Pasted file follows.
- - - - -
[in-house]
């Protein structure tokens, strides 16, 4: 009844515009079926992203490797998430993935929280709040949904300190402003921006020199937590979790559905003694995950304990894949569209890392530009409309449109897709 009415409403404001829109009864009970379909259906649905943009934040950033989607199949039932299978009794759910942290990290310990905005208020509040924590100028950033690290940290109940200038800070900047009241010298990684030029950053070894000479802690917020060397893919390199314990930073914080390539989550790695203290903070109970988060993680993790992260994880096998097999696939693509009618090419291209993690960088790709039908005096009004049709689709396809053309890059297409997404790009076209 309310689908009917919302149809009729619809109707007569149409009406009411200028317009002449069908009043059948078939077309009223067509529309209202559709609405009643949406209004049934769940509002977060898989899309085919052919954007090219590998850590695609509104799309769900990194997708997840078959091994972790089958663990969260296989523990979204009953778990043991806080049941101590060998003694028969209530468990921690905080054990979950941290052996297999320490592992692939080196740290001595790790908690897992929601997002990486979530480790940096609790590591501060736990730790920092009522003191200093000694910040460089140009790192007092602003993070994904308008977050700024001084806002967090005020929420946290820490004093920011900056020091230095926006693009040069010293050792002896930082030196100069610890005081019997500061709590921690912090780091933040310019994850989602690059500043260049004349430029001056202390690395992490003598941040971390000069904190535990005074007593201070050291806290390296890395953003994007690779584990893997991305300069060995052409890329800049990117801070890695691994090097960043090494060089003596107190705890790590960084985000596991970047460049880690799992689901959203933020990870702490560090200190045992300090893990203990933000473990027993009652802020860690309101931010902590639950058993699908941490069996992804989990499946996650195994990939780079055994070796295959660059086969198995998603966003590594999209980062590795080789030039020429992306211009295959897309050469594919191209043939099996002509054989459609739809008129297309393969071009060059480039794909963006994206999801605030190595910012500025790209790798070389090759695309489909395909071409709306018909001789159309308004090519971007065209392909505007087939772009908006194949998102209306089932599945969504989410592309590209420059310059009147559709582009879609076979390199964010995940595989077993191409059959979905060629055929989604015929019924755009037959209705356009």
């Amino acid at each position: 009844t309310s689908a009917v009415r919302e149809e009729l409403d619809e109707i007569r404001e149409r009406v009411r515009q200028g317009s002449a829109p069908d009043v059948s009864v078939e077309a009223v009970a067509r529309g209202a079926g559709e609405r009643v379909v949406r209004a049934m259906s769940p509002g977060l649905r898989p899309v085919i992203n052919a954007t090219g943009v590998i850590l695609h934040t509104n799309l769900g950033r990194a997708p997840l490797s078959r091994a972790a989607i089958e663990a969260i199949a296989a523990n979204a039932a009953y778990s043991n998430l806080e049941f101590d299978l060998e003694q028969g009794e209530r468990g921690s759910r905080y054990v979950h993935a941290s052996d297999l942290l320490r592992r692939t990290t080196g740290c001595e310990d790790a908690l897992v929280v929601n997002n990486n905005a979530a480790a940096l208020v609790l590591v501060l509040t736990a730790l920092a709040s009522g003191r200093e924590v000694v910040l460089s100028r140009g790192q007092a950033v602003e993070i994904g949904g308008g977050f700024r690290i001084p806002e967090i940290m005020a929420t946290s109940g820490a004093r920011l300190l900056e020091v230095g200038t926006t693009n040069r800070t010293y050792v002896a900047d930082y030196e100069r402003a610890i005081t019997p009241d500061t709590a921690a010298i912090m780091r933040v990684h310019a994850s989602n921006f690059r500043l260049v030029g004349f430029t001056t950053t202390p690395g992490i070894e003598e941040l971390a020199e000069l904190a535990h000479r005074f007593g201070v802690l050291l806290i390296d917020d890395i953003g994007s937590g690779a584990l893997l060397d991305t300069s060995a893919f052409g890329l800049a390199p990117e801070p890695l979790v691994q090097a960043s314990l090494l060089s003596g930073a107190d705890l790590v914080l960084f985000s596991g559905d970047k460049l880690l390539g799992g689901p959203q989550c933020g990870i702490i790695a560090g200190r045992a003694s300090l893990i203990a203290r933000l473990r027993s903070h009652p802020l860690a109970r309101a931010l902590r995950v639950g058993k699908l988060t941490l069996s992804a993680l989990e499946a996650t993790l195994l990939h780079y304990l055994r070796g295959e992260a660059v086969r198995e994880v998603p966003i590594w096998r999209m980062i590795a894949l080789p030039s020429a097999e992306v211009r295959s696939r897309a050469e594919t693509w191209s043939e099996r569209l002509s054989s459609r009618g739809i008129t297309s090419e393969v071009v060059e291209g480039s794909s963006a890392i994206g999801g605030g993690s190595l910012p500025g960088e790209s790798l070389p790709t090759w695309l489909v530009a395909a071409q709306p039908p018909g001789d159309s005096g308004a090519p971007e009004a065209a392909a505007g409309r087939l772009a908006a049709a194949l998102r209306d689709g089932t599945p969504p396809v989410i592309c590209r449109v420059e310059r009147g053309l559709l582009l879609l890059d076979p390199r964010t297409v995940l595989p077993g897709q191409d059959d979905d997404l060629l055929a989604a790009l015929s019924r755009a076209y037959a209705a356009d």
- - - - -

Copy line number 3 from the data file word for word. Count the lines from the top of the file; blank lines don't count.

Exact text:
């Amino acid at each position: 009844t309310s689908a009917v009415r919302e149809e009729l409403d619809e109707i007569r404001e149409r009406v009411r515009q200028g317009s002449a829109p069908d009043v059948s009864v078939e077309a009223v009970a067509r529309g209202a079926g559709e609405r009643v379909v949406r209004a049934m259906s769940p509002g977060l649905r898989p899309v085919i992203n052919a954007t090219g943009v590998i850590l695609h934040t509104n799309l769900g950033r990194a997708p997840l490797s078959r091994a972790a989607i089958e663990a969260i199949a296989a523990n979204a039932a009953y778990s043991n998430l806080e049941f101590d299978l060998e003694q028969g009794e209530r468990g921690s759910r905080y054990v979950h993935a941290s052996d297999l942290l320490r592992r692939t990290t080196g740290c001595e310990d790790a908690l897992v929280v929601n997002n990486n905005a979530a480790a940096l208020v609790l590591v501060l509040t736990a730790l920092a709040s009522g003191r200093e924590v000694v910040l460089s100028r140009g790192q007092a950033v602003e993070i994904g949904g308008g977050f700024r690290i001084p806002e967090i940290m005020a929420t946290s109940g820490a004093r920011l300190l900056e020091v230095g200038t926006t693009n040069r800070t010293y050792v002896a900047d930082y030196e100069r402003a610890i005081t019997p009241d500061t709590a921690a010298i912090m780091r933040v990684h310019a994850s989602n921006f690059r500043l260049v030029g004349f430029t001056t950053t202390p690395g992490i070894e003598e941040l971390a020199e000069l904190a535990h000479r005074f007593g201070v802690l050291l806290i390296d917020d890395i953003g994007s937590g690779a584990l893997l060397d991305t300069s060995a893919f052409g890329l800049a390199p990117e801070p890695l979790v691994q090097a960043s314990l090494l060089s003596g930073a107190d705890l790590v914080l960084f985000s596991g559905d970047k460049l880690l390539g799992g689901p959203q989550c933020g990870i702490i790695a560090g200190r045992a003694s300090l893990i203990a203290r933000l473990r027993s903070h009652p802020l860690a109970r309101a931010l902590r995950v639950g058993k699908l988060t941490l069996s992804a993680l989990e499946a996650t993790l195994l990939h780079y304990l055994r070796g295959e992260a660059v086969r198995e994880v998603p966003i590594w096998r999209m980062i590795a894949l080789p030039s020429a097999e992306v211009r295959s696939r897309a050469e594919t693509w191209s043939e099996r569209l002509s054989s459609r009618g739809i008129t297309s090419e393969v071009v060059e291209g480039s794909s963006a890392i994206g999801g605030g993690s190595l910012p500025g960088e790209s790798l070389p790709t090759w695309l489909v530009a395909a071409q709306p039908p018909g001789d159309s005096g308004a090519p971007e009004a065209a392909a505007g409309r087939l772009a908006a049709a194949l998102r209306d689709g089932t599945p969504p396809v989410i592309c590209r449109v420059e310059r009147g053309l559709l582009l879609l890059d076979p390199r964010t297409v995940l595989p077993g897709q191409d059959d979905d997404l060629l055929a989604a790009l015929s019924r755009a076209y037959a209705a356009d």